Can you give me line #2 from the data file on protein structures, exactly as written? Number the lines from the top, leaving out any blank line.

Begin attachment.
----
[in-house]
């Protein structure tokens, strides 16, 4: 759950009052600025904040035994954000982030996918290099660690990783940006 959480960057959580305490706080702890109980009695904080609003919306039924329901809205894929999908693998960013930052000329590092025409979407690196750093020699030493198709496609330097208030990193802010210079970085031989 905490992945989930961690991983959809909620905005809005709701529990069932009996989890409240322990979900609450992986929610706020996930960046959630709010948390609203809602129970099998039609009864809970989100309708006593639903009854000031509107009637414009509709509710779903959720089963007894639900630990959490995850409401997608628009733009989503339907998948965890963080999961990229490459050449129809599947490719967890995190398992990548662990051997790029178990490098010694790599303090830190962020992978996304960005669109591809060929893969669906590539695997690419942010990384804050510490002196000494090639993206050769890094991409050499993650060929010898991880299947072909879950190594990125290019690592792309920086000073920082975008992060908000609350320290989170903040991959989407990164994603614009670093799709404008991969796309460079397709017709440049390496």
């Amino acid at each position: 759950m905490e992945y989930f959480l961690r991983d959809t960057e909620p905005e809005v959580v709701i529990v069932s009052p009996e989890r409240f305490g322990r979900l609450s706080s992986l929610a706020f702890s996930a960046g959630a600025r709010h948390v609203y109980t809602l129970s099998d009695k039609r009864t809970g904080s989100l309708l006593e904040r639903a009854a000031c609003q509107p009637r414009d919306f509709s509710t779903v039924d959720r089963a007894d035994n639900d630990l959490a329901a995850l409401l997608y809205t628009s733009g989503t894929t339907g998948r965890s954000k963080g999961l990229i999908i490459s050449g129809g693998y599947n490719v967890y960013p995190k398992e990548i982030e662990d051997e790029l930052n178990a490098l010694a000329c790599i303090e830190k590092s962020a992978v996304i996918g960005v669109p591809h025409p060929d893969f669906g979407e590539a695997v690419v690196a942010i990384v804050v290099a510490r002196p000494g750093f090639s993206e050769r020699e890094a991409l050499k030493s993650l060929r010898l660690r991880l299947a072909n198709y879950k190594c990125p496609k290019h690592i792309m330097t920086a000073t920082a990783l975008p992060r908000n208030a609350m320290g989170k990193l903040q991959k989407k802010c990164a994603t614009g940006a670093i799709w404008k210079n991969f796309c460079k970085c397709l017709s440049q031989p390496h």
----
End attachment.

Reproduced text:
């Protein structure tokens, strides 16, 4: 759950009052600025904040035994954000982030996918290099660690990783940006 959480960057959580305490706080702890109980009695904080609003919306039924329901809205894929999908693998960013930052000329590092025409979407690196750093020699030493198709496609330097208030990193802010210079970085031989 905490992945989930961690991983959809909620905005809005709701529990069932009996989890409240322990979900609450992986929610706020996930960046959630709010948390609203809602129970099998039609009864809970989100309708006593639903009854000031509107009637414009509709509710779903959720089963007894639900630990959490995850409401997608628009733009989503339907998948965890963080999961990229490459050449129809599947490719967890995190398992990548662990051997790029178990490098010694790599303090830190962020992978996304960005669109591809060929893969669906590539695997690419942010990384804050510490002196000494090639993206050769890094991409050499993650060929010898991880299947072909879950190594990125290019690592792309920086000073920082975008992060908000609350320290989170903040991959989407990164994603614009670093799709404008991969796309460079397709017709440049390496």